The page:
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Today it is possible to use C# programming for multiple mobile platforms such as:

(feel free to edit if I missed some) Of course, it is still programming effort for UI, but main libraries of app can be shared.

We can all thank to a team gathered around Mono project and superhero Miguel de Icaza whose effort is priceless.

What bothers me is, what are the benefits of these options? Is it cost of maintaining one app across multiple mobile platforms less impediment then having to code each library separately for better performance. Learning curve of each language? Being Jack of All trades vs .NET Ninja

Or knowing that binaries of app programmed in native environment are less in size, maybe even optimized better and not to forget that you have to wait support of new platform os updates.

UPDATE: Obviously there is one more thing to consider and that is support. Since Novell is bought by Attachmate Group, all Mono team is laid off. However the core member of the team lead by Miguel De Icaza founded new company Xamarin which will reinvent Mono Mobile development tools from the scratch.

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blog.xamarin.com Your update needs updating ;-) –  Si. Jul 19 '11 at 4:52
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8 Answers

up vote 19 down vote accepted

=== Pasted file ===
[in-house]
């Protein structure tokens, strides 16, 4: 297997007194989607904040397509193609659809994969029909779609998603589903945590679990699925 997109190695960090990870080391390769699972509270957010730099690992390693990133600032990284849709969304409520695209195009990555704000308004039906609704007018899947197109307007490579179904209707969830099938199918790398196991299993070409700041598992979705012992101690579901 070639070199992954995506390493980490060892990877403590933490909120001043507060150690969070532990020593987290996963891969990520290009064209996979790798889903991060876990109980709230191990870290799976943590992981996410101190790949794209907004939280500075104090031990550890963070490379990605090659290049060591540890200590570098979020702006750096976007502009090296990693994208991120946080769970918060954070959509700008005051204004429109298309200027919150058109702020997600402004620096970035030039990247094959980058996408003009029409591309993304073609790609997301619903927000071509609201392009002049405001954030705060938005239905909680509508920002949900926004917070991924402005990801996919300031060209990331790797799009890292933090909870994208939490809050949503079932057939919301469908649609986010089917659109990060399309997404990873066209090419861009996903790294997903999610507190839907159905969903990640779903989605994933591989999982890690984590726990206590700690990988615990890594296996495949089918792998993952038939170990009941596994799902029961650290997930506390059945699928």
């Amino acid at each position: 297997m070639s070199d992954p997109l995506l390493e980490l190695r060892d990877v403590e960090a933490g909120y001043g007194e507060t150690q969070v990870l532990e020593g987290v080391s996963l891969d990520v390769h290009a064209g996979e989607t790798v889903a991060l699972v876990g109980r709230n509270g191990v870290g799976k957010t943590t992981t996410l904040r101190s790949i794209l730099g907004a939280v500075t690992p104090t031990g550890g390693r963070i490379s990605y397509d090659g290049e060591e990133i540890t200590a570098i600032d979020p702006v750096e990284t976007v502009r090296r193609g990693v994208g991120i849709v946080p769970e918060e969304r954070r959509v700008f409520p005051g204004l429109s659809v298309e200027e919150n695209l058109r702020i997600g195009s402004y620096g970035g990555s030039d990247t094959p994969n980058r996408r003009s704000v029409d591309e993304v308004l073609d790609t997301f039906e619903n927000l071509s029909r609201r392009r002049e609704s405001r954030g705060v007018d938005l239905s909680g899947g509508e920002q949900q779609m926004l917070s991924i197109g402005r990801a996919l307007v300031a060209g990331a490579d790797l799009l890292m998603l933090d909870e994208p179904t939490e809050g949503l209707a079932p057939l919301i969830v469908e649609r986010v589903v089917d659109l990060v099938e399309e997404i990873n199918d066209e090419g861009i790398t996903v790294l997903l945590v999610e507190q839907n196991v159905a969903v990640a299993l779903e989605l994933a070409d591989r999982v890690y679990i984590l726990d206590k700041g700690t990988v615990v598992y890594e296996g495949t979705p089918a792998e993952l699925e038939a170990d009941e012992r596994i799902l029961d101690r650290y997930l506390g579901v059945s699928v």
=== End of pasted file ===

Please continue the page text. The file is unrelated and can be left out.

+50

In my opinion, the big pro of using one single environment (i.e. C#/.NET) is code portability. And cool things like LINQ that, once you get used to it, you can't live without. However, the few mobile OS's (iOS, Android, WP7) are quite different with regards to UI.

And, if I am not mistaken about your application, it's got a fair share of UI interactions if it is to run on a mobile device. Most mobile apps are like 80% UI code.

Therefore, you'll end up writing a separate set of UI code for each platform anyway -- for example, you'll be writing in Silverlight WP7 (and all the WPF goodness), you'll be writing a completely different set of code for iOS in Cocoa (IB, Views, controllers and stuff), you'll be writing yet a completely different set of code for Android.

My experience has always been that it take a lot of experience to write good UI code on any platform -- e.g. learning WPF/SL is already the nightmare that is, throw in Cocoa Touch and the whole Android mess. Of course you can write three sets of UI that look and feel reasonably similar, but chances are that you'll be trying so hard to reuse code and have common data structures that your UI's will end up sub-par when compared to dedicated apps -- and in this cut-throat world of mobile apps today, a non-super (not to mention sub-par) UI experience means death to your app.

Also, all three mobile environments have different connectivity paradigms, as well as multimedia paradigms. You end up writing three versions, and learning three environments, albeit writing in one language you're familiar with.

The most you're going to reuse is back-end modules. Decision engines, search routines, data-management etc. And even these are going to be problematic because you'll be force to have compromises in your data structures just to enable easy integration with three different sets of UI code working on three different UI paradigms. For example, do you use DependencyObjects for use to bind to Silverlight views in an MVVM model? If you do, it won't work with Cocoa's MVC model, and you have to code those bindings separately.